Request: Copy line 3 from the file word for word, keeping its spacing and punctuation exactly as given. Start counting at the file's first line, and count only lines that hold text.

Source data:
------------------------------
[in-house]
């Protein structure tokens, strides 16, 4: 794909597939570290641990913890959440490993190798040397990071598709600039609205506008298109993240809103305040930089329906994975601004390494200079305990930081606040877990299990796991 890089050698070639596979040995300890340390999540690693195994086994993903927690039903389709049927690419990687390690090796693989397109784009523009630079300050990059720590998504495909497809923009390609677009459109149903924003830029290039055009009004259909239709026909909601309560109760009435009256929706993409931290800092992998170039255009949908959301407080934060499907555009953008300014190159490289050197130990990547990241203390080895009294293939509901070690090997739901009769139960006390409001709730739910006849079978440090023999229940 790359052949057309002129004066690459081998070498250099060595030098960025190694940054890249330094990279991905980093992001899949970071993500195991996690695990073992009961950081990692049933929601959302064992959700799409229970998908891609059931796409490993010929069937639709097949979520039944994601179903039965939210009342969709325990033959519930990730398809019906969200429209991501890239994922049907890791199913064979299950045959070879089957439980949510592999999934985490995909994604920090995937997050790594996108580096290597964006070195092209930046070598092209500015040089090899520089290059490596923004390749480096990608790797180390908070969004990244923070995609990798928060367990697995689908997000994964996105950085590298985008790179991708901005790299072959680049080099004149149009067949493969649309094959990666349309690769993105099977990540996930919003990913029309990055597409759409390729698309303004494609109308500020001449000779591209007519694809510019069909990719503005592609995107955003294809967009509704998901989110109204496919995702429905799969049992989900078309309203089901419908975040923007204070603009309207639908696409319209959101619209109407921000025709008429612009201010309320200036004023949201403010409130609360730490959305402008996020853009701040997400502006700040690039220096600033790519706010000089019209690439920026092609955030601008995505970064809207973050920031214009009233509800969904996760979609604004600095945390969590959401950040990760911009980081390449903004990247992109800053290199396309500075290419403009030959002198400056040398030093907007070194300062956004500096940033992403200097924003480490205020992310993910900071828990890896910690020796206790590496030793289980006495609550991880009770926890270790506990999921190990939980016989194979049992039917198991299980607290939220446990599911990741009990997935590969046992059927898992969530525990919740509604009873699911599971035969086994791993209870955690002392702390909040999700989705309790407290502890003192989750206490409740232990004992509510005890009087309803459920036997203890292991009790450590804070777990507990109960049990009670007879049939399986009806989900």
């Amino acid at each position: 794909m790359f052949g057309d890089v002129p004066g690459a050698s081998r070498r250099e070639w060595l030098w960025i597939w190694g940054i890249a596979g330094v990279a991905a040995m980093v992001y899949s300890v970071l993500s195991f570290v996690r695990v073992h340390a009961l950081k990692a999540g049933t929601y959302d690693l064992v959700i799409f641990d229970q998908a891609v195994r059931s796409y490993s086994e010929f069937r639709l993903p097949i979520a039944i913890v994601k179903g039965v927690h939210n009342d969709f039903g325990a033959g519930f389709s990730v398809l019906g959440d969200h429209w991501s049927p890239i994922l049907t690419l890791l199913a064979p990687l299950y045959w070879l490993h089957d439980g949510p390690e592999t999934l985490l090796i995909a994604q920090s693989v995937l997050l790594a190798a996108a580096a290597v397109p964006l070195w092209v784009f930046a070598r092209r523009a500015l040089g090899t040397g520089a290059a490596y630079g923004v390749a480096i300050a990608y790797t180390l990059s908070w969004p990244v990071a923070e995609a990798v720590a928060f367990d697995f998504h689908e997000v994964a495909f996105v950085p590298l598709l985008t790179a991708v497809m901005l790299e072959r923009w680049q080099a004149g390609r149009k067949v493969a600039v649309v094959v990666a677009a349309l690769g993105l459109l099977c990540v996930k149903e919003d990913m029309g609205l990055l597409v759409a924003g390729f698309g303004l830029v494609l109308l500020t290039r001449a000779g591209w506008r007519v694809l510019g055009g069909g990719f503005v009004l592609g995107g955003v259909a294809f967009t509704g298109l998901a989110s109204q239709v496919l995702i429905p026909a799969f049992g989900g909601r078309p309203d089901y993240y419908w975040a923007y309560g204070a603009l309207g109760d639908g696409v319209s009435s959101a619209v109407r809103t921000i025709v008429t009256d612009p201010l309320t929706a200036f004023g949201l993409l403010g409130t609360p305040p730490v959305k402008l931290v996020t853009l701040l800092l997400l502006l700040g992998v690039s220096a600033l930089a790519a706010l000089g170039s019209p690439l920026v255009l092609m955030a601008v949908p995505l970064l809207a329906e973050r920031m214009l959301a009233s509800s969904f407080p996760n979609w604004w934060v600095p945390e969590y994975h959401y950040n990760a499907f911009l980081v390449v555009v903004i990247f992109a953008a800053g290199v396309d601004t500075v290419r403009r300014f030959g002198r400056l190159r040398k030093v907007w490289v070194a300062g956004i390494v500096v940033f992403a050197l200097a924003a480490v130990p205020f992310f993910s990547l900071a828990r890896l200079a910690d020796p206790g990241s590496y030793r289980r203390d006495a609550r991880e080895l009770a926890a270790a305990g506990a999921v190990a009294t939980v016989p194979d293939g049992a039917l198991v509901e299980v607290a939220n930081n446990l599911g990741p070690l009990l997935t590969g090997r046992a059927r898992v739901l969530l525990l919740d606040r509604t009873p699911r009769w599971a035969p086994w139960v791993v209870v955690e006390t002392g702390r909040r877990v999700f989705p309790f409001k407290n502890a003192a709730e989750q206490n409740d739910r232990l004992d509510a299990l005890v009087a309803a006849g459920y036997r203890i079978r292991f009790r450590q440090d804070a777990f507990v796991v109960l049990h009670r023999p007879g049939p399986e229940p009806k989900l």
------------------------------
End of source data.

């Amino acid at each position: 794909m790359f052949g057309d890089v002129p004066g690459a050698s081998r070498r250099e070639w060595l030098w960025i597939w190694g940054i890249a596979g330094v990279a991905a040995m980093v992001y899949s300890v970071l993500s195991f570290v996690r695990v073992h340390a009961l950081k990692a999540g049933t929601y959302d690693l064992v959700i799409f641990d229970q998908a891609v195994r059931s796409y490993s086994e010929f069937r639709l993903p097949i979520a039944i913890v994601k179903g039965v927690h939210n009342d969709f039903g325990a033959g519930f389709s990730v398809l019906g959440d969200h429209w991501s049927p890239i994922l049907t690419l890791l199913a064979p990687l299950y045959w070879l490993h089957d439980g949510p390690e592999t999934l985490l090796i995909a994604q920090s693989v995937l997050l790594a190798a996108a580096a290597v397109p964006l070195w092209v784009f930046a070598r092209r523009a500015l040089g090899t040397g520089a290059a490596y630079g923004v390749a480096i300050a990608y790797t180390l990059s908070w969004p990244v990071a923070e995609a990798v720590a928060f367990d697995f998504h689908e997000v994964a495909f996105v950085p590298l598709l985008t790179a991708v497809m901005l790299e072959r923009w680049q080099a004149g390609r149009k067949v493969a600039v649309v094959v990666a677009a349309l690769g993105l459109l099977c990540v996930k149903e919003d990913m029309g609205l990055l597409v759409a924003g390729f698309g303004l830029v494609l109308l500020t290039r001449a000779g591209w506008r007519v694809l510019g055009g069909g990719f503005v009004l592609g995107g955003v259909a294809f967009t509704g298109l998901a989110s109204q239709v496919l995702i429905p026909a799969f049992g989900g909601r078309p309203d089901y993240y419908w975040a923007y309560g204070a603009l309207g109760d639908g696409v319209s009435s959101a619209v109407r809103t921000i025709v008429t009256d612009p201010l309320t929706a200036f004023g949201l993409l403010g409130t609360p305040p730490v959305k402008l931290v996020t853009l701040l800092l997400l502006l700040g992998v690039s220096a600033l930089a790519a706010l000089g170039s019209p690439l920026v255009l092609m955030a601008v949908p995505l970064l809207a329906e973050r920031m214009l959301a009233s509800s969904f407080p996760n979609w604004w934060v600095p945390e969590y994975h959401y950040n990760a499907f911009l980081v390449v555009v903004i990247f992109a953008a800053g290199v396309d601004t500075v290419r403009r300014f030959g002198r400056l190159r040398k030093v907007w490289v070194a300062g956004i390494v500096v940033f992403a050197l200097a924003a480490v130990p205020f992310f993910s990547l900071a828990r890896l200079a910690d020796p206790g990241s590496y030793r289980r203390d006495a609550r991880e080895l009770a926890a270790a305990g506990a999921v190990a009294t939980v016989p194979d293939g049992a039917l198991v509901e299980v607290a939220n930081n446990l599911g990741p070690l009990l997935t590969g090997r046992a059927r898992v739901l969530l525990l919740d606040r509604t009873p699911r009769w599971a035969p086994w139960v791993v209870v955690e006390t002392g702390r909040r877990v999700f989705p309790f409001k407290n502890a003192a709730e989750q206490n409740d739910r232990l004992d509510a299990l005890v009087a309803a006849g459920y036997r203890i079978r292991f009790r450590q440090d804070a777990f507990v796991v109960l049990h009670r023999p007879g049939p399986e229940p009806k989900l």